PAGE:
All you need to know about air travel with syringes, pens or pumps to make everything from packing to arrival stress and hassle free.
If you are planning to take a flight and take your insulin, Humira, hormones or EpiPen along, you might be wondering what you need to prepare and pay attention to, especially when you are new to this.
What can I bring on the plane? What do I say at security? Will I have any problems with my diabetes on the flight?
Most probably, you will find that flying with medications is nothing to be worried about. Many people carry medications that come in syringes, pens or vials. And airport security staff see insulin pumps, CGMs (Continuous Glucose Monitors), cool bags and other medical equipment every day.
However, travelling is already stressful. So here is a quick list of things to consider:
- medications always go into carry-on luggage (carry-on limits for liquids don’t apply)
- you can carry an extra bag for medical supplies (check with airline beforehand!)
- a travel letter/doctor’s note might come in handy
- check if your medical device can go through x-ray? (some insulin pumps should not!)
- you are allowed to take frozen ice packs for a coolbag on board
- MedAngel is safe to use during Airport Security and flights to check that medications are stored right
- air pressure changes can cause air bubbles in prefilled pens and an extra 1-2 unit insulin delivery from pumps
- plan your dosing schedule if you are crossing timezones
Planning & Packing
Medications belong in carry-on luggage
Always pack your medications and medical supplies in your carry-on luggage. Suitcases get lost or arrive late all the time.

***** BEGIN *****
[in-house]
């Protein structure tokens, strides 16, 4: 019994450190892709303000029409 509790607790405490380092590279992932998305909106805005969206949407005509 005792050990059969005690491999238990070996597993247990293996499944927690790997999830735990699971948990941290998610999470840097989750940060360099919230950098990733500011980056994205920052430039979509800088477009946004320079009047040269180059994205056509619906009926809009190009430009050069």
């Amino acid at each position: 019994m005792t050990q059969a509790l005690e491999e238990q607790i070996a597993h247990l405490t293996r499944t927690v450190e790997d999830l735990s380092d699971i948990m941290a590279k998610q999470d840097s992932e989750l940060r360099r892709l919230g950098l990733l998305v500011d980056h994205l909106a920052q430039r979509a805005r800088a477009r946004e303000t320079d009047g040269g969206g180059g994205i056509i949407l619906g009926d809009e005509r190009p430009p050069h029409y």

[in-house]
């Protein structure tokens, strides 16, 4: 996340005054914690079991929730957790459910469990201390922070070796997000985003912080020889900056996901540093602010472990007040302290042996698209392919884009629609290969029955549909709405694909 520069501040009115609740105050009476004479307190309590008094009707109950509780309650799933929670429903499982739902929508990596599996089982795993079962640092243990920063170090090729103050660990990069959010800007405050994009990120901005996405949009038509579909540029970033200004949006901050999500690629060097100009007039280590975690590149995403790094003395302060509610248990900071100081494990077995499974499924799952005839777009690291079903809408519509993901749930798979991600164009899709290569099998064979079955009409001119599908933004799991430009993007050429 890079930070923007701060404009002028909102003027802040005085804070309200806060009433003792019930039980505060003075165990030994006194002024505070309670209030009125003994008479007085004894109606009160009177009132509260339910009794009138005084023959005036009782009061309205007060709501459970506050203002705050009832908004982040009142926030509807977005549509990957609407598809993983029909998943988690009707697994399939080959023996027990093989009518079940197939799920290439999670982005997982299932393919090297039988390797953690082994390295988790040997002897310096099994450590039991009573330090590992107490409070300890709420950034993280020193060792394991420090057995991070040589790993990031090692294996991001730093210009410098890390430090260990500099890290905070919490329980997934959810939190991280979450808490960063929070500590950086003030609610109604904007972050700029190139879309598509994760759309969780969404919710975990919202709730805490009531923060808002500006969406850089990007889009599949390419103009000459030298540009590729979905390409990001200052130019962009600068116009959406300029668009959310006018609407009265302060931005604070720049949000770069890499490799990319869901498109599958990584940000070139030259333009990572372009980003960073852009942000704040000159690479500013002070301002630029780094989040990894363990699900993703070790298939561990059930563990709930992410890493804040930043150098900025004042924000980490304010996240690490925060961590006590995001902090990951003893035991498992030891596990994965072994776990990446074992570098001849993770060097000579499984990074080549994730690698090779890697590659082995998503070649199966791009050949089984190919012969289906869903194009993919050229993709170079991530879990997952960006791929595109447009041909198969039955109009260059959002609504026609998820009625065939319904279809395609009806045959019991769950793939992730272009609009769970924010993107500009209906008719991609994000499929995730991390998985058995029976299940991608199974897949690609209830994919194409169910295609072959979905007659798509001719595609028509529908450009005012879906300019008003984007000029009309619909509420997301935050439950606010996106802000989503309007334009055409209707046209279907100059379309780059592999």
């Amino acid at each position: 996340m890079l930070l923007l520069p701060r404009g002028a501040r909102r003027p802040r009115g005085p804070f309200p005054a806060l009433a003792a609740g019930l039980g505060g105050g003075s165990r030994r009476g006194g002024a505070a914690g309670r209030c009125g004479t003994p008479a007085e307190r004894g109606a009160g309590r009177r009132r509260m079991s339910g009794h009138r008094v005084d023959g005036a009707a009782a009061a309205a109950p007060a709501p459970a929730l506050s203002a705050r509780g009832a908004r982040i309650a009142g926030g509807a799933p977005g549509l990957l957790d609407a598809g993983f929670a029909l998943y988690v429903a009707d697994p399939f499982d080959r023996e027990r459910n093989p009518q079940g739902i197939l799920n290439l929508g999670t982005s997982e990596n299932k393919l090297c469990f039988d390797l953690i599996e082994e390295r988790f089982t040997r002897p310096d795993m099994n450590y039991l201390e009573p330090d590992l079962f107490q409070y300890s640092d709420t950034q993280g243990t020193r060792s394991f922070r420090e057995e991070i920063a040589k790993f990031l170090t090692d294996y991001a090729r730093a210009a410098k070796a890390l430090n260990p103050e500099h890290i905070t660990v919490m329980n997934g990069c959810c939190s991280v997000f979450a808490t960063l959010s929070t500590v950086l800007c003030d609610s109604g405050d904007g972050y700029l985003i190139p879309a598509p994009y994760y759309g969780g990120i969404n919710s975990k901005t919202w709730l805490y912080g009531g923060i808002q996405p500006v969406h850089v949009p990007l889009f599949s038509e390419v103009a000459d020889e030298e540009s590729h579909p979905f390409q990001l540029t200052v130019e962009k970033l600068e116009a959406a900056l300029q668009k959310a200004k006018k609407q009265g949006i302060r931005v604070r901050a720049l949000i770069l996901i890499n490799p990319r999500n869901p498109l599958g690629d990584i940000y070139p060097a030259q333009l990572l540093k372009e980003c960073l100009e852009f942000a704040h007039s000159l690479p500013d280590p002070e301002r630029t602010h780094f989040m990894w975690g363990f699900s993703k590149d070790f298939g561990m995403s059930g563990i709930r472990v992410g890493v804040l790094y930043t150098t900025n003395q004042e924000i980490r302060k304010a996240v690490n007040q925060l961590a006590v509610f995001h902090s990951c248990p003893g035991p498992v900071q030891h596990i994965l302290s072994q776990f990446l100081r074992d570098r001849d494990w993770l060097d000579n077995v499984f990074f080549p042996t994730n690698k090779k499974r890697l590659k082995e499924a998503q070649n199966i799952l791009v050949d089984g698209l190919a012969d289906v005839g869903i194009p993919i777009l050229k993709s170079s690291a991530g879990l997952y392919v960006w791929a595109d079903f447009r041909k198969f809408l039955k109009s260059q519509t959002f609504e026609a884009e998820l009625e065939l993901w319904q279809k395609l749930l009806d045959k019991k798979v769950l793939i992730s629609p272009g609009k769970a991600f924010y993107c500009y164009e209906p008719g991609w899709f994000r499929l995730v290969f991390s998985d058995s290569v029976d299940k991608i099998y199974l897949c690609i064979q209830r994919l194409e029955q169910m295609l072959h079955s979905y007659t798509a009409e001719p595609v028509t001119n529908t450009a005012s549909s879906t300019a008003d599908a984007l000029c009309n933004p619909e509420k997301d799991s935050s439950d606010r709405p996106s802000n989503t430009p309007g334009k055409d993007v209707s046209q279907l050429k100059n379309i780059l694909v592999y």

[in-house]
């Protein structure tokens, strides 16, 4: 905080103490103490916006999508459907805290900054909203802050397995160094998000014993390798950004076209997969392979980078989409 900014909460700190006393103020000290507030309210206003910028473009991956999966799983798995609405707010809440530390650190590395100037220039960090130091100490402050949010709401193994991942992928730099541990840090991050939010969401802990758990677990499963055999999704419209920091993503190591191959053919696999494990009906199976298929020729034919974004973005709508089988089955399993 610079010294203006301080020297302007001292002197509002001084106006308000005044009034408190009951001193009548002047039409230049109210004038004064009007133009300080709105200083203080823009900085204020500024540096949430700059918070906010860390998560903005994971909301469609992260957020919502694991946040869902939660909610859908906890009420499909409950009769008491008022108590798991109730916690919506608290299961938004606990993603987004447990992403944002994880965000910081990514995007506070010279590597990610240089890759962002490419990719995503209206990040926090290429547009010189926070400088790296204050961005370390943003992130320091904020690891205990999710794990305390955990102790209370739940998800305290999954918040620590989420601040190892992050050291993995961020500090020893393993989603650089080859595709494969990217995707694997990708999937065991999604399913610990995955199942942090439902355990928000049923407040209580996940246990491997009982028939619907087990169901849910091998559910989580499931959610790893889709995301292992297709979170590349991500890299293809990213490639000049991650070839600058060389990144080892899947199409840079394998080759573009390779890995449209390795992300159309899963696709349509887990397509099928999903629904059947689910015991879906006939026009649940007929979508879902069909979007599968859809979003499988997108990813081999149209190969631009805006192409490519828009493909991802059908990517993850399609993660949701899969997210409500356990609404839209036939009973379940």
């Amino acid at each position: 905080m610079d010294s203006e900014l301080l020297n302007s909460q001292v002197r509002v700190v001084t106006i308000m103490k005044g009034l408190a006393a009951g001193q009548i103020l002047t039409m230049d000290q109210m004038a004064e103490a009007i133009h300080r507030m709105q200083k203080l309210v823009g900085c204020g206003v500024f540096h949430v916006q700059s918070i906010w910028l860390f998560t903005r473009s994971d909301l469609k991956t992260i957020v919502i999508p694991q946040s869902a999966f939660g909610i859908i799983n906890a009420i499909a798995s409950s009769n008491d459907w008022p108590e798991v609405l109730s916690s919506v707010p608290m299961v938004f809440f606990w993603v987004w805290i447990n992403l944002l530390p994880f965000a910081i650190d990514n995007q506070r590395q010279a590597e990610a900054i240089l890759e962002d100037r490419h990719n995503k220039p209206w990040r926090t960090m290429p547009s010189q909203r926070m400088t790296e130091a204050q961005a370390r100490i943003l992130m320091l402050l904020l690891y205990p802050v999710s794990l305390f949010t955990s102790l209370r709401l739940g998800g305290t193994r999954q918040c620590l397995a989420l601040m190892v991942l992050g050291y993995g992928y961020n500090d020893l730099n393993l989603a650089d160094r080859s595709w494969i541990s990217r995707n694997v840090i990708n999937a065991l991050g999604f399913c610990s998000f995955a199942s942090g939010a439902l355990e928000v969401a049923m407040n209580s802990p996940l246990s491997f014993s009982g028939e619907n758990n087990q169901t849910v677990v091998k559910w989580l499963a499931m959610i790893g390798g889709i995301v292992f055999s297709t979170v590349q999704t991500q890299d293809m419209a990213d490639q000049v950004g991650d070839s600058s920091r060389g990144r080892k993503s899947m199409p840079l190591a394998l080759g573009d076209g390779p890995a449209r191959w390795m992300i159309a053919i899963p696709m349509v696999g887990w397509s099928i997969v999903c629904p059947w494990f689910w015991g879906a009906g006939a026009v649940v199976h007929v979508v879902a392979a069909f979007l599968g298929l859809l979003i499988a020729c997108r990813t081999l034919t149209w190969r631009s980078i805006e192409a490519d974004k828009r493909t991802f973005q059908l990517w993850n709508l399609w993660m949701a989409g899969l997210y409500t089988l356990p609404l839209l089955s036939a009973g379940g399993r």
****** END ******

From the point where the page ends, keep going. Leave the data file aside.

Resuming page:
If you are travelling with a friend or family member, you might want to distribute medications and supplies between several bags, just in case something gets stolen or lost.
Will my medications freeze in hold luggage?
Another reason to keep medications in your carry-on is that you have no control over the temperature when your suitcase is in the aircraft hold. Airlines advise against packing anything temperature-sensitive in hold luggage. It could be exposed to freezing temperatures during the flight or when transported at the airport. Or it could be sitting in the sun or a hot storage room. To be on the safe side it is better to have your medications with you, where you can control what is going on.
Carry an extra medical supply bag for free
If you are carrying a lot: airlines usually allow an extra bag for medical supplies. For longer trips, or if your condition requires supplies that take up lots of space, this can come in handy.
Sara from inflamed&untamed relies on TPN (total parenteral nutrition) daily, which comes in 2-3 liter bags. On her blog, she shows on how she packs her supplies for 10 days in 2 carry-on suitcases, icepacks and all.
Just always check the airline’s regulations and confirm with them beforehand!
Do I need a travel letter/doctors note?
The official answer is yes. However, not everyone travels with a letter from their doctor and maybe it will just sit in your bag and no one will ever request to see it.
If you ever run into problems, having one could make your day much easier. You might travel to places where your medication is not as common, or just be unlucky and meet an unknowing person at security. A travel letter can make any searches at airport security go faster and smoother.
If you are also carrying medications that fall in the category of ‘controlled drugs’, such as diazepam or morphine on an international flight, you might need a special letter. You can check this with your national authorities.